The Guidelines provide that the sentencing court consider all "acts or omissions that were part of the same course of conduct or common scheme or plan as the offense of conviction." Guidelines Sec. 1B1.3(a). The commentary to that section specifically addresses drug distribution cases, and says "quantities and types of drugs not specified in the count of conviction are to be included in determining the offense level if they were part of the same course of conduct or part of a common scheme or plan as the count of conviction." We recently held that the Guidelines require aggregation of quantities from drug offenses " 'that were part of the same course of conduct or common scheme or plan as the offense of conviction,' regardless of whether the defendant was convicted of the underlying offenses pertaining to the additional amounts." United States v. Rutter, 897 F.2d 1558, 1562 (10th Cir. 1990). Defendant does not challenge the sentencing court's consideration of other cocaine deliveries as part of the "common scheme;" rather, she objects to the method by which she claims the court obtained knowledge of the other deliveries.
Defendant argues that she was compelled1 to cooperate with the Probation Office in order to qualify for a two-level reduction for acceptance of responsibility. In the course of that cooperation, she revealed information regarding the quantities of cocaine transported by her sister and mother, which was then used to increase her sentence by two levels. This, defendant contends, is the very sort of prosecutorial conduct sought to be prevented by the Tenth Circuit in United States v. Shorteeth, 887 F.2d 253 (10th Cir. 1989).
In Shorteeth, the defendant entered into a plea agreement in which the government agreed "to institute no prosecution against her for information she might reveal through her cooperation." Id. at 254. We held that the agreement was "clearly encompassed within Guidelines Sec. 1B1.8(a)'s coverage of agreements 'that self-incriminating information ... will not be used against the defendant.' " Id. at 256.
We need not decide whether our holding in Shorteeth applies even when there is no agreement to which Sec. 1B1.8 would apply, because there is an even more fundamental difference between that case and the one before us. Defendant's sentence was not enhanced by information of her own admission, but by information supplied by her sister, Lavonda. Defendant merely corroborated her sister's story. That was the finding of the court below when it stated that, although a person should not be penalized for making truthful statements, that was not the case for this defendant. We will disturb the court's factual finding only if clearly erroneous, and we afford due deference to the district court's application of the Guidelines to the facts. United States v. Kirk, 894 F.2d 1162, 1163 (10th Cir. 1990).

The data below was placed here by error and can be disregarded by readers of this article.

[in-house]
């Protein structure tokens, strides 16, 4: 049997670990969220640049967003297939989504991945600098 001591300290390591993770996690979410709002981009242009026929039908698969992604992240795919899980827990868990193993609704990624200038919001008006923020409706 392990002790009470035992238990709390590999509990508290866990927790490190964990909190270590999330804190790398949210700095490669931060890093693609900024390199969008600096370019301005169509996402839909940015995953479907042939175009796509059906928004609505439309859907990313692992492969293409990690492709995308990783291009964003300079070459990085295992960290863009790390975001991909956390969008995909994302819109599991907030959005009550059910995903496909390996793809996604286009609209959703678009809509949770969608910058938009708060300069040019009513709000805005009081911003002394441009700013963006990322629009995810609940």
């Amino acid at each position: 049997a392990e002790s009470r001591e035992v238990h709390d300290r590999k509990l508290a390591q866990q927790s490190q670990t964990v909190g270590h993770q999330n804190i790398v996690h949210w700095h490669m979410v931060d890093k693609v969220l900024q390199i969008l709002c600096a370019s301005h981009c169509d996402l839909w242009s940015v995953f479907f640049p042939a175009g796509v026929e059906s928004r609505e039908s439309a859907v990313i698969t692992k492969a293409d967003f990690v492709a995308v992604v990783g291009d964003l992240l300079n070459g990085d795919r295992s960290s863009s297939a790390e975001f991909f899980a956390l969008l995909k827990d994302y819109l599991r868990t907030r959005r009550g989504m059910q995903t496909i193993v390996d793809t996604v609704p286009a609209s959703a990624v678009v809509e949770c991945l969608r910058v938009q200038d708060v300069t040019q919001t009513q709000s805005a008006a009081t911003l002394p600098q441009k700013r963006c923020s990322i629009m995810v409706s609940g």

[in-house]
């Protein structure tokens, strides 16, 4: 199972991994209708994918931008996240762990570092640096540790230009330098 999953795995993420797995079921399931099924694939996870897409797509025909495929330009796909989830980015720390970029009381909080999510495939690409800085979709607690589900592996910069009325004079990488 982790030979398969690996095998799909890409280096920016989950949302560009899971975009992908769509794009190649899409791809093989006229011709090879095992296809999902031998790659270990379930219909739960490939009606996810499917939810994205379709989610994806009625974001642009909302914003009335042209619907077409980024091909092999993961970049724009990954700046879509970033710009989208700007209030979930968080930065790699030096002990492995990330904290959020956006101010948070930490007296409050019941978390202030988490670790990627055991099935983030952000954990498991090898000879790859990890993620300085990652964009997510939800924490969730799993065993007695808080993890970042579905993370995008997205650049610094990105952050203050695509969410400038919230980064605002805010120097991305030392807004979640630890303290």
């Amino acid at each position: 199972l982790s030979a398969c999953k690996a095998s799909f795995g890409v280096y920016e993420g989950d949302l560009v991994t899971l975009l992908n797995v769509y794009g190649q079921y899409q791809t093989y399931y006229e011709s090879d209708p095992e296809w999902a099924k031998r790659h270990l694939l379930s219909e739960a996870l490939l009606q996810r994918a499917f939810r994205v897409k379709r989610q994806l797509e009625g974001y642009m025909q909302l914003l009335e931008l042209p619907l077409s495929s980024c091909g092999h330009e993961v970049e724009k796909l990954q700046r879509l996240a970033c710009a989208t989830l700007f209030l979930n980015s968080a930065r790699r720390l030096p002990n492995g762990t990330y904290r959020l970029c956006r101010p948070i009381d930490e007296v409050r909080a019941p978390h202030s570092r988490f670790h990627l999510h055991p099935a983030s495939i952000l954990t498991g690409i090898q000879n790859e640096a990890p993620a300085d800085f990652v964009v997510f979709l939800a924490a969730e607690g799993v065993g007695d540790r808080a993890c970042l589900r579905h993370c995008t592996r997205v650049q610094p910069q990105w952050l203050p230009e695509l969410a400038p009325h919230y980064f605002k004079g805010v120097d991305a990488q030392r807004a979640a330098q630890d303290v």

There is no dispute as to the facts of the prior trips by Lavonda and Maebella Boyd; only as to the quantities involved in those trips. If we accept as true defendant's statement that Lavonda transported only five (5) ounces2 of cocaine on her prior trip to Los Angeles, that quantity, aggregated with the 495 grams to which defendant pleaded guilty, is more than sufficient to exceed the 500-gram threshold for application of Level 26.
Defendant argues that Shorteeth applies because she "partially confirmed what was previously the bare assertion of her accomplice, co-defendant, and sister ..." Appellant's Brief at 5 (emphasis omitted). The information provided by defendant's sister needed no confirmation by the defendant in order for the court to consider it in imposing sentence. 18 U.S.C. § 3661 provides that " [n]o limitation shall be placed on the information ... a court ... may receive and consider for the purpose of imposing an appropriate sentence." We have held that the standard for sentencing evidence is by a preponderance of the evidence. Rutter, 897 F.2d at 1560; United States v. Frederick, 897 F.2d 490, 491 (10th Cir. 1990); Kirk, 894 F.2d at 1164. Information about a narcotics delivery from the person who made the delivery meets that burden of proof. Because we find that defendant's sister provided sufficient information to support the aggregation of cocaine quantities for purposes of sentencing, we need not address the propriety of using defendant's own disclosures for those purposes, and we do not consider the application of Shorteeth to these facts.
Defendant finally argues that the sentencing court should have departed from the Guidelines, as authorized under Guidelines Sec. 5K2.0, because the aggregated quantities created unjust punishment. Sec. 5K2.0 provides that " [t]he controlling decision as to whether and to what extent departure is warranted can only be made by the court at the time of sentencing." We defer to the discretion of the sentencing judge.
Finally, the defendant urges this Court to remand the case because it is unclear whether the sentencing court applied Level 24 or Level 26 to sentence her. Although we are not convinced of the significance of this issue, we need not address it as we find it is clear that the court below applied Level 26 in sentencing defendant.3
Accordingly, the sentence imposed below is AFFIRMED.
The Honorable Clarence A. BRIMMER, United States District Judge for the District of Wyoming, sitting by designation
Defendant was not "compelled" to cooperate with the Probation Office; she did so freely in order to benefit from the reduction of sentence for acceptance of responsibility. See United States v. Mocciola, 891 F.2d 13, 16 (1st Cir. 1989)
5 ounces = 141.75 grams
MR. JOHNSON: ... the defendant states the approximately five ounces of cocaine that was transported in July was not eight ounces as in the presentence reports, those amounts do not change the base level of the offense. It would remain the same whether it was five ounces or eight ounces
THE COURT: Twenty-six. Twenty-eight less the admission of responsibility to twenty-six?
Transcript of Chambers Sentencing at 4.